Midwestern billionaires Koch brothers and Warren Buffett differed on taxing wealthy Americans and were near-polar opposites on politics
The business magnates were born in the midst of the Great Depression, and all of them adopted the classic Midwestern heritage of industry and folksy friendliness.
Billionaire conservative donor and industrialist David Koch died at the age of 79, his elder brother and CEO of Koch Industries, Charles Koch, announced on Friday, August 23. The cause of death was not disclosed, but Koch Industries said Koch, who lived in New York City, had contended for years with various illnesses, including prostate cancer, according to an AP report.
The Kochs were best known for a vast political network they built that became popularly known as the “Kochtopus” for its far-reaching tentacles in support of conservative causes.
As David bids goodbye to the world, we revisit the tale of the Midwestern businessmen — Warren Buffett and the Koch brothers — and their commonalities and differences.
When it comes to the similarities, the business magnates were born in the midst of the Great Depression, and all of them adopted the classic Midwestern heritage of industry and folksy friendliness. Besides, they also share a sharp acumen to make millions in the modern capitalist society.
The former majority owner of Koch Industries was ranked as the 11th richest person in the world by Forbes magazine, just below his brother Charles. The brothers had a combined fortune larger than that of Bill Gates or Warren Buffett.
The Kochs and Buffett both have taken advantage of the law of compounding. While Buffett's Berkshire Hathaway reinvests all its profits instead of paying an annual dividend, the Koch Industries reinvests 90% of its net income every year, a Town Hall Finance column said.
However, when it comes to how they made their fortunes, we see a significant difference in approach between Buffett and the Kochs.
Buffett makes careful investments in well-managed firms at competitive prices after observing them for long periods of time. This formula has served him well for the last 50 years, with Berkshire Hathaway consistently outperforming market indexes in terms of annualized returns.
On the other hand, the Koch brothers believed in the philosophy of acquiring firms and actually managing them based on “Market Based Management” (MBM). This strategy involves closely monitored incentives, compensation, product design, and manufacturing processes, and it has worked best for Koch Industries, clocking an average of 17% annualized returns since 1960.
Another major difference between the two tycoons is that while Berkshire Hathaway is a publicly-traded company, Koch Industries has remained private.
According to the Kochs, private businesses have way more flexibility as they aren't required to file quarterly reports to the public, neither do investors in their company have to worry about the ups and downs of their stock, which would otherwise be far more volatile.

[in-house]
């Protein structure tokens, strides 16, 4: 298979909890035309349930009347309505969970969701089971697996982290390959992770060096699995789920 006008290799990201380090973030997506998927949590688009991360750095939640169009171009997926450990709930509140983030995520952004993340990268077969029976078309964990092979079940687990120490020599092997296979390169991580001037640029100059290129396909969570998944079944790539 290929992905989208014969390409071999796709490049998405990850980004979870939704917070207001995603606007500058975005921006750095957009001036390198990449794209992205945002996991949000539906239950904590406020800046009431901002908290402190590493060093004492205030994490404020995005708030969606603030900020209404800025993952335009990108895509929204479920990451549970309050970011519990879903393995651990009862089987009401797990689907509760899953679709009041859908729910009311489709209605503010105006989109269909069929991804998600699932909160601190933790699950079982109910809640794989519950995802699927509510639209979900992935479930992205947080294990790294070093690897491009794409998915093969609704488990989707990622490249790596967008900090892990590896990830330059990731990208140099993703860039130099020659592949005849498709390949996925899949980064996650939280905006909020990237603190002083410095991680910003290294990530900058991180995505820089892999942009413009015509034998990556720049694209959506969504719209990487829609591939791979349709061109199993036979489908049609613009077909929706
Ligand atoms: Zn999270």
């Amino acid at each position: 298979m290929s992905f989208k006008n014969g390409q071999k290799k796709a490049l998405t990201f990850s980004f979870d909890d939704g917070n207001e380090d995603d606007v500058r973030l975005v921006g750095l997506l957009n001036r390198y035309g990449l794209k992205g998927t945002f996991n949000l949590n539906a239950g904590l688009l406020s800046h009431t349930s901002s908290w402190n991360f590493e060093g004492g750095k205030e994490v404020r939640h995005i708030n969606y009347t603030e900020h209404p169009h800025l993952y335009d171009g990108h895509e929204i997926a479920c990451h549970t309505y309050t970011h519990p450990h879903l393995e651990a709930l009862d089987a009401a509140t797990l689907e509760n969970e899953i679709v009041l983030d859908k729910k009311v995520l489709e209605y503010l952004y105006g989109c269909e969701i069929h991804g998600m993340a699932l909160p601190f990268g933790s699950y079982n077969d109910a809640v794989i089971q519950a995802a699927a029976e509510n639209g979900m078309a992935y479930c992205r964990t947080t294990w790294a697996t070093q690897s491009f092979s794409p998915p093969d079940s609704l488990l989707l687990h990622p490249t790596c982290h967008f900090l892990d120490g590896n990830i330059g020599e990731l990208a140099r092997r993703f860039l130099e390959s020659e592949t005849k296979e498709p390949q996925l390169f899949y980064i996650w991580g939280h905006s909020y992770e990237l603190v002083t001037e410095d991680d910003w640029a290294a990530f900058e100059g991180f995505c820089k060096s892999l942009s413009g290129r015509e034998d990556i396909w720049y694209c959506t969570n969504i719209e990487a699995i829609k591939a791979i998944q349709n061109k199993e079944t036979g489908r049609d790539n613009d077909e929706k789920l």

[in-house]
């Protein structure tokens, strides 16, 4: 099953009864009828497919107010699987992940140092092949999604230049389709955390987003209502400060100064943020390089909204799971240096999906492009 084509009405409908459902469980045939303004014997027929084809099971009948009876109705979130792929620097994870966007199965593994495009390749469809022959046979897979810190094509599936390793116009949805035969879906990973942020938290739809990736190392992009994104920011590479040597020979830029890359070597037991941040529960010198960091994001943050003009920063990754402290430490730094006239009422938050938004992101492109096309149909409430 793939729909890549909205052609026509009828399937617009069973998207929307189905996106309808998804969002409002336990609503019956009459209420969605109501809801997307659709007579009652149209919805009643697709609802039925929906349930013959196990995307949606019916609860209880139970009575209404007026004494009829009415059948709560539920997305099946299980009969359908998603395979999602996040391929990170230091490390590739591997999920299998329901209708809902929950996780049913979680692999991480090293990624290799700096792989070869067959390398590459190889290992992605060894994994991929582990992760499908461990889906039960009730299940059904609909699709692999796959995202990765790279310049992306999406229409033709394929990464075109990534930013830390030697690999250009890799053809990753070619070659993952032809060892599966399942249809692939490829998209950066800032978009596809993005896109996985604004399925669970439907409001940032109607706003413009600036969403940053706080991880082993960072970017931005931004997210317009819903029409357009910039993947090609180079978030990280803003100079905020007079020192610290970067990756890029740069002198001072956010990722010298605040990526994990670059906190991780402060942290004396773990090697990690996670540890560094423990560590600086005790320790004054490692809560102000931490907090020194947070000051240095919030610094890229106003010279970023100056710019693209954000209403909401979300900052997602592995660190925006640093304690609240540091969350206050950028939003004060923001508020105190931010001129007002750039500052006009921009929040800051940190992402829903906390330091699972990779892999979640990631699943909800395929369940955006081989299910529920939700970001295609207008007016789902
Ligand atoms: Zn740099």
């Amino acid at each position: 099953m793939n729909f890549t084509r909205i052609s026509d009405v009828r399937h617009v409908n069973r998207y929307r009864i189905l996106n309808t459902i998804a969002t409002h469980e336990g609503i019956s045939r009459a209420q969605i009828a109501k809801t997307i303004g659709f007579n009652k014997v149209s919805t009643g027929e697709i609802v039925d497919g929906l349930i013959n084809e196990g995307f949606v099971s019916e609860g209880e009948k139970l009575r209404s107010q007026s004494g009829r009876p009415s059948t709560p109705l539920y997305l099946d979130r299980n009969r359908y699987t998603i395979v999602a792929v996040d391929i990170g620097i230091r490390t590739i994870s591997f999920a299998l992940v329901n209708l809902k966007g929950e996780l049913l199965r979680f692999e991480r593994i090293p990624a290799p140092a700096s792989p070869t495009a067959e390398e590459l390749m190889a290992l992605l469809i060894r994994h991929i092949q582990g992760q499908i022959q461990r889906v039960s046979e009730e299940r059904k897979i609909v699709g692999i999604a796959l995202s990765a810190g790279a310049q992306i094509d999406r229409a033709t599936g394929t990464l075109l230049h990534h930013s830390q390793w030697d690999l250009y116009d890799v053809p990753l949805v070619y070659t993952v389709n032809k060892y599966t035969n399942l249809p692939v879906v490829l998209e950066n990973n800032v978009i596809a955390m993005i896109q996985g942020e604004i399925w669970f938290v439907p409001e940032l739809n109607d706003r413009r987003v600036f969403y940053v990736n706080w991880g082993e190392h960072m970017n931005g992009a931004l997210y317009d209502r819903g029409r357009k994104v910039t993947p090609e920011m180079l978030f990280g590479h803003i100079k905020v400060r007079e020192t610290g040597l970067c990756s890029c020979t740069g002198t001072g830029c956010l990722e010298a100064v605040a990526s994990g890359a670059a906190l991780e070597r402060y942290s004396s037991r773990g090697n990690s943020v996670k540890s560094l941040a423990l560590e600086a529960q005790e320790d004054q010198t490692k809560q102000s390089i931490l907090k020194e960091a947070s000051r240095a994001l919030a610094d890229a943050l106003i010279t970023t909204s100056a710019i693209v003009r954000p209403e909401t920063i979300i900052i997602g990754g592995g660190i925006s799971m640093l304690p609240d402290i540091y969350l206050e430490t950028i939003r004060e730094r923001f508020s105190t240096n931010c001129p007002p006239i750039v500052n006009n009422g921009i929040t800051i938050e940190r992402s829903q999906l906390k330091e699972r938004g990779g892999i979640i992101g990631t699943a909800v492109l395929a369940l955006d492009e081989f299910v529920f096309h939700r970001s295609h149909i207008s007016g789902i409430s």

Finally, the biggest difference between the two magnates is their political leanings and funding of causes.
Buffett is known to be a lifelong social democrat who has released sizeable funds towards programs like Planned Parenthood and the 2016 Hillary Clinton campaign.
On the other hand, the Koch brothers are well-known for supporting conservative and libertarian causes while majorly financing Republican candidates.
Furthermore, Buffett has for long been pushing for a higher tax rate on earnings of more than $1 million a year, and even more tax for those who earn more than $10 million.
According to him, federal taxes are lower today than they've been in the last 50 years. He once famously claimed that he pays lower taxes than the secretaries in his office, but that is only because most of his earnings come as capital gains and not wages.
On the other hand, the Koch brothers believe in conservative causes as they have funneled millions of dollars towards the Republican Party. But according to them, the government needs to go on a diet with their spending.
Charles Koch has previously cited the "massive uncontrolled increase in government spending" over the last several years and asserted he can spend his money more wisely than the government can.
"Much of what the government spends money on does more harm than good," he once famously said. "This is particularly true over the past several years with the massive uncontrolled increase in government spending. I believe my business and non-profit investments are much more beneficial to societal well-being than sending more money to Washington."
That said, public utilities like education, police, the judicial system, as well as the military are some things the private economy is just unsuited to cater to, but the debate is open on what services the government should provide and what is the best and most efficient way to provide them.
And, that's where your vote counts.